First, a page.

In his first true test as BYU’s defensive coordinator, Jay Hill earned an A. His revamped defense marched into a kingdom where pigs are treated like royalty and left them hogtied.

Many of the 74,821 in attendance at Reynolds Razorback Stadium expected to see a repeat of last year when Arkansas seemingly did whatever it wanted on offense in a 52-35 victory in Provo. Instead, for much of the three-hour-and-39-minute rematch, they saw just the opposite in a 38-31 BYU win.

“They proved they were longer and stronger than we anticipated. No exotic blitzes … they just whipped us.” — Arkansas coach Sam Pittman

The Razorbacks head coach was left scratching his head. “They proved they were longer and stronger than we anticipated,” Sam Pittman said. “No exotic blitzes … they just whipped us.”

In truth, what Arkansas didn’t expect was what Hill had accomplished with BYU’s defense in such a short period of time.

The numbers comparisons are startling. Last year against the Cougars, the Razorbacks amassed 644 yards of offense. They converted on 12 of 15 third downs and allowed just one tackle for loss. The punter had one punt and quarterback KJ Jefferson threw five touchdown passes without an interception.

Fast forward to Saturday night, the home team earned 424 yards of offense. It converted just two of 13 third downs and allowed six tackles-for-loss, including four sacks. Max Fletcher punted six times and Jefferson was limited to one touchdown pass and threw his first interception of the season.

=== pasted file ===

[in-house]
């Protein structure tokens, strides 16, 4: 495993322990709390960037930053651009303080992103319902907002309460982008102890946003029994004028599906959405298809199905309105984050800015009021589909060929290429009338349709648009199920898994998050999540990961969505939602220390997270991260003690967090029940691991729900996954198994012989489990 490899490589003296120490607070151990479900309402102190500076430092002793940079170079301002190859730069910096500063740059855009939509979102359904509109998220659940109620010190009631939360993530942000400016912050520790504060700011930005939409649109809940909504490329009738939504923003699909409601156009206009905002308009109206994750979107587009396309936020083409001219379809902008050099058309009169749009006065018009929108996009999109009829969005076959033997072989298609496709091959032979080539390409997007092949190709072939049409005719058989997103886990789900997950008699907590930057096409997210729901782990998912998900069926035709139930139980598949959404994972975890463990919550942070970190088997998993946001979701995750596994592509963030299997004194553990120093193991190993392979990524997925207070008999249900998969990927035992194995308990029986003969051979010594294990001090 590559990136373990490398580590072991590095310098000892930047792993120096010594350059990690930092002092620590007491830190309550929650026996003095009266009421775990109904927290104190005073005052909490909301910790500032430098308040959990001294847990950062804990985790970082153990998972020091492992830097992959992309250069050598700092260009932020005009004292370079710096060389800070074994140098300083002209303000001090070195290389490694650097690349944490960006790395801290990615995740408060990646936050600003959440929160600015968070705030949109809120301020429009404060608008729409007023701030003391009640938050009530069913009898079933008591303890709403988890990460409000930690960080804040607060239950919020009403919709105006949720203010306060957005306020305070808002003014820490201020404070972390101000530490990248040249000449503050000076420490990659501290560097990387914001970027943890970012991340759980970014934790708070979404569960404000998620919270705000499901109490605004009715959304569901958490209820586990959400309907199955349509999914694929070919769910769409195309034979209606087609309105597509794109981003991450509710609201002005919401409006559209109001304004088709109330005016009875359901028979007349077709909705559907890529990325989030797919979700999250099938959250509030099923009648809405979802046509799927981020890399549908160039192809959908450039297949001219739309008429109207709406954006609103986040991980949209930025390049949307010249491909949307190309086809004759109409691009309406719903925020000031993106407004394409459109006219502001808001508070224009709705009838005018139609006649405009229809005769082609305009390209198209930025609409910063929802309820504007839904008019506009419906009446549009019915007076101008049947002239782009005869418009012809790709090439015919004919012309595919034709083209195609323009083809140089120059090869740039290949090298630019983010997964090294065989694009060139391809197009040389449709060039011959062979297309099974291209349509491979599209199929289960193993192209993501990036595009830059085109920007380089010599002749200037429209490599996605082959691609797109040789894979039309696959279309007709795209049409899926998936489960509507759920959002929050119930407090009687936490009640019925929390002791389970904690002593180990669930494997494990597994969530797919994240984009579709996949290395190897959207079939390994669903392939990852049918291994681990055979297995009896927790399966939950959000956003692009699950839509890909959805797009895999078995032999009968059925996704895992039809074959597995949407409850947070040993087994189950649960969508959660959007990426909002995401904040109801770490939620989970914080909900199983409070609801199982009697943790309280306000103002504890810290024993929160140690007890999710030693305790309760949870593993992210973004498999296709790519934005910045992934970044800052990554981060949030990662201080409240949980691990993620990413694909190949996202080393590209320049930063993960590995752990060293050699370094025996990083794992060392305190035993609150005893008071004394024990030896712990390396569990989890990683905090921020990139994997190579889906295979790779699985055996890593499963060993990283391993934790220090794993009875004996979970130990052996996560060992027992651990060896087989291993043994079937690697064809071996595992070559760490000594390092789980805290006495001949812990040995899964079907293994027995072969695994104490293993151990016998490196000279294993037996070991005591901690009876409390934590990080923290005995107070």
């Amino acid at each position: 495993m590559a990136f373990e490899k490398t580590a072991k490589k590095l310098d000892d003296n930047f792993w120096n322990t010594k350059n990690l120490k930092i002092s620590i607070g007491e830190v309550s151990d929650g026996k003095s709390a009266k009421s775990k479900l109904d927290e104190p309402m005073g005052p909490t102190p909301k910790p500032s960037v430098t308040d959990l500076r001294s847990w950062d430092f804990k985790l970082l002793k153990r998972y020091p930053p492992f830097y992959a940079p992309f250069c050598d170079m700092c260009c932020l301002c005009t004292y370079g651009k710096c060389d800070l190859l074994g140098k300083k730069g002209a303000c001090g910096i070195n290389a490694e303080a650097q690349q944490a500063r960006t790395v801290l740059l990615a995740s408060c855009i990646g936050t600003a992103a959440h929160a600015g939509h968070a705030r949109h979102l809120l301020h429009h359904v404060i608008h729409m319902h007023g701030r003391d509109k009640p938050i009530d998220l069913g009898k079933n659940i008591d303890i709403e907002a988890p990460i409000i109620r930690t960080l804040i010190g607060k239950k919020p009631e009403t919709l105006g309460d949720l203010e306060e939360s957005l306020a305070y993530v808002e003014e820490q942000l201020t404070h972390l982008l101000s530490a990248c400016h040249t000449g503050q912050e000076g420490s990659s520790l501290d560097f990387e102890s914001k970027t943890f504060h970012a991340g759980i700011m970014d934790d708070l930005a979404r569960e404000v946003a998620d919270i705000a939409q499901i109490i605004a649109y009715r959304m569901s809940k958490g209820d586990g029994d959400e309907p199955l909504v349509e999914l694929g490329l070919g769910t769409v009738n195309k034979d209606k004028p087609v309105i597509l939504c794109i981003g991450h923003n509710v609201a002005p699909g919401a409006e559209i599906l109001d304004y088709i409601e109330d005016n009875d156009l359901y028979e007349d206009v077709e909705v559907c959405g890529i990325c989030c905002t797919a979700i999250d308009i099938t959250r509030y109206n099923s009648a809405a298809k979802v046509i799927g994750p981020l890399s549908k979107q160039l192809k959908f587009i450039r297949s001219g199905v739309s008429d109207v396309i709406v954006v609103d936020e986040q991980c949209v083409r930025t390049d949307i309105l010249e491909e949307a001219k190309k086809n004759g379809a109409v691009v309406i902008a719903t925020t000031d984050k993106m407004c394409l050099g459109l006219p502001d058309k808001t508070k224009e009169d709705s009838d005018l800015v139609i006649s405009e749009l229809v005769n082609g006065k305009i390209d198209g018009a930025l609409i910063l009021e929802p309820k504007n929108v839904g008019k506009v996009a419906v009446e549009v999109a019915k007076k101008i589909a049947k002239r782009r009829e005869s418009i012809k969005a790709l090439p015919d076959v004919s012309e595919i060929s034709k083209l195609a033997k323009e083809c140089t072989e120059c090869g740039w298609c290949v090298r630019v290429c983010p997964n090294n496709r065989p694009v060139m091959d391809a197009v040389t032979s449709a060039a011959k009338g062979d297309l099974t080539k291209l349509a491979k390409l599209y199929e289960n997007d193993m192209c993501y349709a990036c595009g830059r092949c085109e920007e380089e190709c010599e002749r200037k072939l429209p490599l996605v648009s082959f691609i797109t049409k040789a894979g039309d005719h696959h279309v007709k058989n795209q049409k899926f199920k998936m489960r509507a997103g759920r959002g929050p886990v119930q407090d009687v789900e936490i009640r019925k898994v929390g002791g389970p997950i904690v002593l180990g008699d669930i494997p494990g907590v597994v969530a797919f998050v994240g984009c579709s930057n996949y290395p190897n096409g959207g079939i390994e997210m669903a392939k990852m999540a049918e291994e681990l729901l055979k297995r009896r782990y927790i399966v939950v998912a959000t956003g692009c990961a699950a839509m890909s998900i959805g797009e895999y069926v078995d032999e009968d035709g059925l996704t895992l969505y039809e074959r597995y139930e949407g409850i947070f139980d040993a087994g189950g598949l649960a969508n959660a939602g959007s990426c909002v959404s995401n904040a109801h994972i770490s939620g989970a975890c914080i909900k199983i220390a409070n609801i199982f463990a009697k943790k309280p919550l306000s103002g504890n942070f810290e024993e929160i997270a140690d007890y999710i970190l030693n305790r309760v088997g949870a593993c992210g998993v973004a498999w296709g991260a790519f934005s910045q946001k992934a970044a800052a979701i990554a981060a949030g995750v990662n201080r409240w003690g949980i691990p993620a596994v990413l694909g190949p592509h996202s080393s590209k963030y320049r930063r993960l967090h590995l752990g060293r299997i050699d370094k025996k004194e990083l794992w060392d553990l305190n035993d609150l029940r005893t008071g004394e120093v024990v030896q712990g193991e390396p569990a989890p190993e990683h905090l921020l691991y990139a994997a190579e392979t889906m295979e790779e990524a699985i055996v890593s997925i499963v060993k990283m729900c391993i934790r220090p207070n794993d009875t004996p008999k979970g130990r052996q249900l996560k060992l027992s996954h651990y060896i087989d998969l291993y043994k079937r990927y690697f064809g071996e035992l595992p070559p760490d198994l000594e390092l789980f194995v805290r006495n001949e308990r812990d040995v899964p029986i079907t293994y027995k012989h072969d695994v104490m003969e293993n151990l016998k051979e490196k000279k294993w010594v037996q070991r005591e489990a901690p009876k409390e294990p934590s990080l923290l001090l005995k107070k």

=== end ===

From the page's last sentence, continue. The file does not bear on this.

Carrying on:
How did Hill do it? First, he knew an extreme makeover was needed. This wasn’t going to work by putting lipstick on a pig and expecting it to be something other than a pig. He had to change the animal altogether.

The process initially began when head coach Kalani Sitake lured Hill away from a head coaching job at Weber State. Sitake gave him the green light to restructure the entire defensive staff, and outside of retaining cornerbacks coach Jernaro Gilford, he cleaned house.

Hill hired Sione Po’uha and Kelly Poppinga to bolster the defensive line to stop the run and create a pass rush, then hired linebackers coach Justin Ena and appointed Gavin Fowler and Jan Jorgensen as his defensive analysts; he assigned the safeties to himself.

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With the staff in place, Hill went looking for some additional players in the portal. Defensive linemen Isaiah Bagnah and Jackson Cravens transferred from Boise State. Cornerbacks Eddie Heckard and Kamden Garrett transferred in from Hill’s defense at Weber State. Linebackers AJ Vongphachanh joined the Cougars from Utah State and Harrison Taggart transferred from Oregon.

As the addition of new blood pumped life into the locker room, Hill focused on elevating the returners, especially on the defensive line where Tyler Batty, Blake Mangelson, Caden Haws, Atunaisa Mahe and John Nelson brought back size and experience.

Once defensive stars Ben Bywater and Max Tooley recovered from their respective shoulder surgeries, Hill and his staff challenged them to add weight and muscle and set a standard for the linebackers room.

Hill has also found a way to get the younger guys to play older. Ethan Slade, Tanner Wall and Crew Wakley are sophomores in the secondary learning alongside junior Jakob Robinson and senior Jacob Boren. Even more impressive is the fact that BYU did what it did Saturday night having lost experienced safeties Micah Harper (knee) and Talan Alfrey (shoulder) to injuries during fall camp.

Even more than changing the overall physique of the defense, Hill changed the attitude, even as the offseason questions kept coming. Could the defensive line defend the run or even slow it down? Could BYU get pressure on the quarterback and force mistakes? Could the Cougars get off the field on third downs?